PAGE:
Long Walk to Freedom Highlights

Adventures from Elle

20190317_010332Born in the year of ‘TilShiloh, Buju Banton’s first album released after his conversion to the Rastafari faith, Buju is the reggae legend whose success story my generation has had the honour of witnessing. Us younger folks didn’t grow up under the likes of Bob Marley and Dennis Brown. We grew up instead knowing that life’s Not an Easy Road and learning how to walk like a Champion. Another ghetto youth who showed us that hard work and dedication to one’s craft can elevate one from poverty, Jamaicans everywhere felt disappointed when we heard the news of Buju’s USA DEA charges for conspiracy to distribute and possess cocaine in 2009, especially given that we crooned the lyrics to Driver three years prior. Seven years, nine months and sixteen days later Jamaica was ready to forgive its Prodigal Son, even if his opening act hadn’t been on bended knee…

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Dogs ❤

The Byronic Man

When I found Bailey at the pound, he was so malnourished that the Humane Society mis-identified him as a hound dog – just a depressed pile of bones and droopy skin. He could only walk about 15 feet at a time before he’d need to stop and rest for a moment.

Then, as we fed him and exercised him he grew. And grew. I went from being able to pick him up and put him in the back of the car to, well, having to just swear at him helplessly if he didn’t feel like getting in. This was 12 years ago. He’d eventually get to about 150 pounds, almost no fat. His dog bed was a twin mattress.

He was never an easy dog. Not even the rosiest of glasses could paint that image. He was protective and bad with strangers and would shed baffling amounts. More than once…

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Talkin’ Funny: Louisiana Style


"My mama, she went to the store, her, and just left me out here." “Mais, yall come see my new tricycle, cher!”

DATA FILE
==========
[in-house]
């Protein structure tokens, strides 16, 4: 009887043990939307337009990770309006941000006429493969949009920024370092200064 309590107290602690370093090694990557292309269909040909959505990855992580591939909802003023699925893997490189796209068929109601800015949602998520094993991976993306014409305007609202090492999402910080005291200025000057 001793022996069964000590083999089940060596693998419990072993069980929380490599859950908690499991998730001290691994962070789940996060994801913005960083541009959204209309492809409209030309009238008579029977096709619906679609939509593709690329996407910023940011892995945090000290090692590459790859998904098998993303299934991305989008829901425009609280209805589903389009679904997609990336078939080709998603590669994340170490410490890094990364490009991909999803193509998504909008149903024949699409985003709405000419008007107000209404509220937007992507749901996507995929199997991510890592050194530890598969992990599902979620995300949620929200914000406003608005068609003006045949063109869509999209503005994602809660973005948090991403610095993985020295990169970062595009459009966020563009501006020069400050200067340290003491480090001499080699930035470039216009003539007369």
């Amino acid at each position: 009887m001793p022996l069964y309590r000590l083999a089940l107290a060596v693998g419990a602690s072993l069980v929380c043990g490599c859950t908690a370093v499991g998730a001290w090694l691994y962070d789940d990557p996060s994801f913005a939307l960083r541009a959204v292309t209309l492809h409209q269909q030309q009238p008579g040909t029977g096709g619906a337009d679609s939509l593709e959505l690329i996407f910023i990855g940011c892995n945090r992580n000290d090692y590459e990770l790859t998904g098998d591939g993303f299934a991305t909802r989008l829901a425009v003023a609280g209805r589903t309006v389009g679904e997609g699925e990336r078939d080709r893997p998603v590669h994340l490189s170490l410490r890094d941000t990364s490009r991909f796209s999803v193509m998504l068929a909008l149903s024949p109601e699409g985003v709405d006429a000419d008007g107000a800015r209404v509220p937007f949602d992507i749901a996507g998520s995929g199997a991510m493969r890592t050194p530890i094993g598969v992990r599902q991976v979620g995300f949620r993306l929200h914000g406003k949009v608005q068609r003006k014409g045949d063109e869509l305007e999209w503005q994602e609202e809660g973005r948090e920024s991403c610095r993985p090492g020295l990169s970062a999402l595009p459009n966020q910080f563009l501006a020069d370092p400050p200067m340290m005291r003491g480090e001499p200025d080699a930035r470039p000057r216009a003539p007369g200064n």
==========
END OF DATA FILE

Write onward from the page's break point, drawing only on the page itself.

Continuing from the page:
I must have been 17 years old before I ever uttered the phrase “come here.” And I did so only to make myself understood to what I thought was a somewhat dense Northerner, a Long Islander who couldn’t understand basic English.

In my part of the world, in South Louisiana, for some reason or other, we never said, “come here.” Instead, we said, “come see.” Always and forever, with no confusions or misunderstanding.

Yet the very first time I said “come see” in Southampton, New York, in the fall of 1991, the response was — well, I don’t have to tell anyone who wasn’t raised in Louisiana what the response was.

Me: “Come see.”
Friend: “See what?”
Me: “What?”
Friend: “Come see what?”
Me: Pause. Thinking. “Uh. Come here?”

And thus I switched from “come see” to “come here.”

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Don’t Cry for Messi, Argentina



by Shayda Abazari (new addition to the Beacon staff)
graphic by Savannah Tate

My Dearest Argentina,

Guess who?! It’s your favorite national fútbol team captain! Okay, so maybe not favorite. We may or may not have lost the final match of a little tournament known as the 2014 FIFA World Cup to Germany on Sunday, but it’s not as bad as it sounds, I promise! Let me explain.

In my defense (no pun intended), the whole “losing the World Cup” thing was really just a misunderstanding. See, I figured since our team had done so well in the semi-finals using our infallible strategy of not letting the ball touch the net until the start of the penalty kicks, why bother to change our ways for the final? When I pointed this out to Coach Sabella, he was totally on board, and, by the looks of the first 113 minutes…

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